To live as a Democrat one must be demented. This isn’t meant to be funny or cruel, but merely a statement of fact.
Don’t believe me, as many would claim that I’m a partisan. Quite the contrary. I simply believe in facts and evidence. Thus, I fancy myself a pragmatist.
Nevertheless, I ask you to merely look at the body of evidence Democrats openly provide to support my statement about demented Democrats.
For example, Democrats believe that Hillary Clinton is guilty of a crime. They know Hillary Clinton did what only a handful of elitist could do and expect to get away with.
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Who do you know who could delete 33,000 emails after being told not to. Next, who do you know who could destroy servers with bleachbit, and hammer hard-drives and cell phones?
The same Leftists who can think of nobody else who could get away with this believe that while Clinton committed crimes, she should not be charged
In contrast to Clinton, Trump is innocent. His innocence was proven in a two-year investigation by investigators whose job was to find dirt connecting Trump to the Russians.
To that end, Robert Mueller stacked the deck against Trump with pro-Hillary staffers who found nothings. No collusion, no obstruction. Yet, Democrats want to see an innocent man impeached or worse.
To summarize both scenarios, hiding a server in your bathroom closet is not a conspiracy. But firing your crooked FBI director is a conspiracy, at least according to Leftists.
This example belies one of the main reasons Trump will crush the Democrats in 2020. Not only will Trump win the White House again, but he will also get back the House.
A write for The Hill recognizes the problem Democrats created for themselves:
Overlooked in liberals becoming Democrats’ new majority is what happens to conservatives and moderates. Admittedly, conservatives are Democrats’ rapidly decreasing minority; however, in American politics, small matters — a lot. Liberals driving remaining conservatives to become independents or Republicans would have major consequences for Democrats.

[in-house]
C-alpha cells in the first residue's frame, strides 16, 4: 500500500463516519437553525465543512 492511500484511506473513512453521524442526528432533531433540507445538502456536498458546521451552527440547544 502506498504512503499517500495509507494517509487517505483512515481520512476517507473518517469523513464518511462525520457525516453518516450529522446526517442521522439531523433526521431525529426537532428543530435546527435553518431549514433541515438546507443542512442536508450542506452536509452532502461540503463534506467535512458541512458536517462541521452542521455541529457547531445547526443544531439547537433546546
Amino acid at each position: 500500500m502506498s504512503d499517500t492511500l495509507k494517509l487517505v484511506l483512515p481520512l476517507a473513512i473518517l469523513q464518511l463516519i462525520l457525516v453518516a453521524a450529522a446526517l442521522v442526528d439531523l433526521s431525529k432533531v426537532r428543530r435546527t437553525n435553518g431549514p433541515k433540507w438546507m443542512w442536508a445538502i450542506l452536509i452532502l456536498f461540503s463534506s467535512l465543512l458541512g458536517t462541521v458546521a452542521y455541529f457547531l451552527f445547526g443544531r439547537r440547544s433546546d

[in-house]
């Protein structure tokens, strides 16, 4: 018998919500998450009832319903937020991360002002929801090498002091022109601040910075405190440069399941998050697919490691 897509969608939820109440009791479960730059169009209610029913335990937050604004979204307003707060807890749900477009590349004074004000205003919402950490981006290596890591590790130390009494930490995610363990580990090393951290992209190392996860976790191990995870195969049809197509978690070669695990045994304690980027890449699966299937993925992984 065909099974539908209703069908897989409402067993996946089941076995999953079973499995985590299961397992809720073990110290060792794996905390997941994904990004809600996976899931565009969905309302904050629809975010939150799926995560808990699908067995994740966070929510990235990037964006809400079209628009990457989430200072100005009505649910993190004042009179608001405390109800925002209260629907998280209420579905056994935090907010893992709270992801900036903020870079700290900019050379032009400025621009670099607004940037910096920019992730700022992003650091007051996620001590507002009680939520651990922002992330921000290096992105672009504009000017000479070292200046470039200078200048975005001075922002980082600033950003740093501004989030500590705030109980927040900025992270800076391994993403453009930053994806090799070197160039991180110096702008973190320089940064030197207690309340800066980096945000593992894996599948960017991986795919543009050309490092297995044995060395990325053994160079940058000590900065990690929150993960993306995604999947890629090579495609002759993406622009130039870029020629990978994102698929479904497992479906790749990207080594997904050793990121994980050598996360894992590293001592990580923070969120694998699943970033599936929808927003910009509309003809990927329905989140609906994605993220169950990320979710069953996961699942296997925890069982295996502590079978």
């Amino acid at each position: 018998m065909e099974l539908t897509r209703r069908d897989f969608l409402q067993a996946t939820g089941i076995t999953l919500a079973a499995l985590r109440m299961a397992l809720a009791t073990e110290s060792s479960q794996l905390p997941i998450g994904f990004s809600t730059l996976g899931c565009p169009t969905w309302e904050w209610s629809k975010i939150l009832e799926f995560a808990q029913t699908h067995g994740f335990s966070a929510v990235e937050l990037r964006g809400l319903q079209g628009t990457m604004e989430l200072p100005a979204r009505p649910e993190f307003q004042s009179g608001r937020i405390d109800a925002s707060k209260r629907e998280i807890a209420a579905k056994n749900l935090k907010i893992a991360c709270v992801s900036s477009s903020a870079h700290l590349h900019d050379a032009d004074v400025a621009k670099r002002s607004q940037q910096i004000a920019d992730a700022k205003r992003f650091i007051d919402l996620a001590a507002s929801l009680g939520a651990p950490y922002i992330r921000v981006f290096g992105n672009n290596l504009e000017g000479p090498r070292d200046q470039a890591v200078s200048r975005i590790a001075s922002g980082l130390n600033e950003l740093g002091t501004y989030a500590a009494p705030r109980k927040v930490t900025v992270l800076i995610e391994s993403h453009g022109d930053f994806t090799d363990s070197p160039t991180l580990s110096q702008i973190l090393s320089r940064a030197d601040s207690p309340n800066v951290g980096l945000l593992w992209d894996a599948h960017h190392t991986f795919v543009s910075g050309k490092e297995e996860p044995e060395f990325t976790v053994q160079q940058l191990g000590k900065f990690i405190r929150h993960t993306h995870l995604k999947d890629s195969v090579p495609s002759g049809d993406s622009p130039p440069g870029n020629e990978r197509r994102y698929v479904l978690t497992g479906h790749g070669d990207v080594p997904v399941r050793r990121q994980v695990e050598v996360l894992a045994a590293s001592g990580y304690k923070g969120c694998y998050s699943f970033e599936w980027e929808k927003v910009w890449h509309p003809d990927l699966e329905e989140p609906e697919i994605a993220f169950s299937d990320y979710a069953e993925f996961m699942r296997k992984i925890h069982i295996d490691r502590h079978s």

A Jan. 8th Gallup poll demonstrated Democrats’ remarkable remake since 1994, when both liberals and conservatives comprised 25 percent of party members. By 2018, liberals had soared to 51 percent, while conservatives had fallen to just 13 percent of Democrats. Understandably, focus has been on liberals’ new first-time majority status. Conservatives have become an afterthought for a party seemingly surging with liberals. This is a huge mistake.
To understand conservatives’ outsized importance, look back to 2016 exit polling. Democrats comprised 36 percent of voters, Republicans 33 percent and independents 31 percent. Now, imagine where Democrats would be without their seemingly insignificant conservatives.
Simply removing Democrats’ conservatives from their 2016 voter total would leave them at just 31.3 percent — well below Republicans 2016 share. However, American politics is not static. Democrats’ lost conservatives must go somewhere. If just half of them became Republicans, who already have a large conservative majority, Republicans’ 2016 voter percentage would climb to 35.3 percent. That would approach Democrats’ 2016 level. However, because Republicans’ gain would have been Democrats’ loss, the differential between the two parties would be four percent — well ahead of Democrats’ three percent 2016 advantage.
The effect of subtracting Democrats’ remaining conservatives and adding them to Republican totals would have even more dramatic effect on political outcomes. President Trump would have won the popular vote in a landslide.
In other words, Democrat defectors now side with Trump. And the latest Harvard CAPS/Harris Poll survey polls suggests the same.
President Trump’s job approval rating is the highest it’s been in two years, boosted by voter optimism about the economy.
The survey found that 48 percent approve of the Trump’s job performance, compared to 52 percent who said they disapprove. That’s up from 45 percent approval in March. The last time the president’s job approval rating reached 48 percent in the Harvard CAPS/Harris Poll survey was in June of 2017.
Frankly I don’t believe the numbers, per se, as there are far too many conflicts in the polling data. For example, President Trump appears to be getting a lift from the economy, with a record 62 percent approving of his approach to employment. Also, 59 percent approving of his handling of the economy. Contrast this with poll data showing that only 39 percent of voters said the country is on the right track.
Fueling my suspicion, the polls data shows that 51 percent said the economy is heading in the right direction. Moreover 71 percent of voters said the economy is very strong or somewhat strong.
What I do trust about the polls are the trends. In almost all categories, Trump trends upward. Those numbers will only get better as the election approaches.
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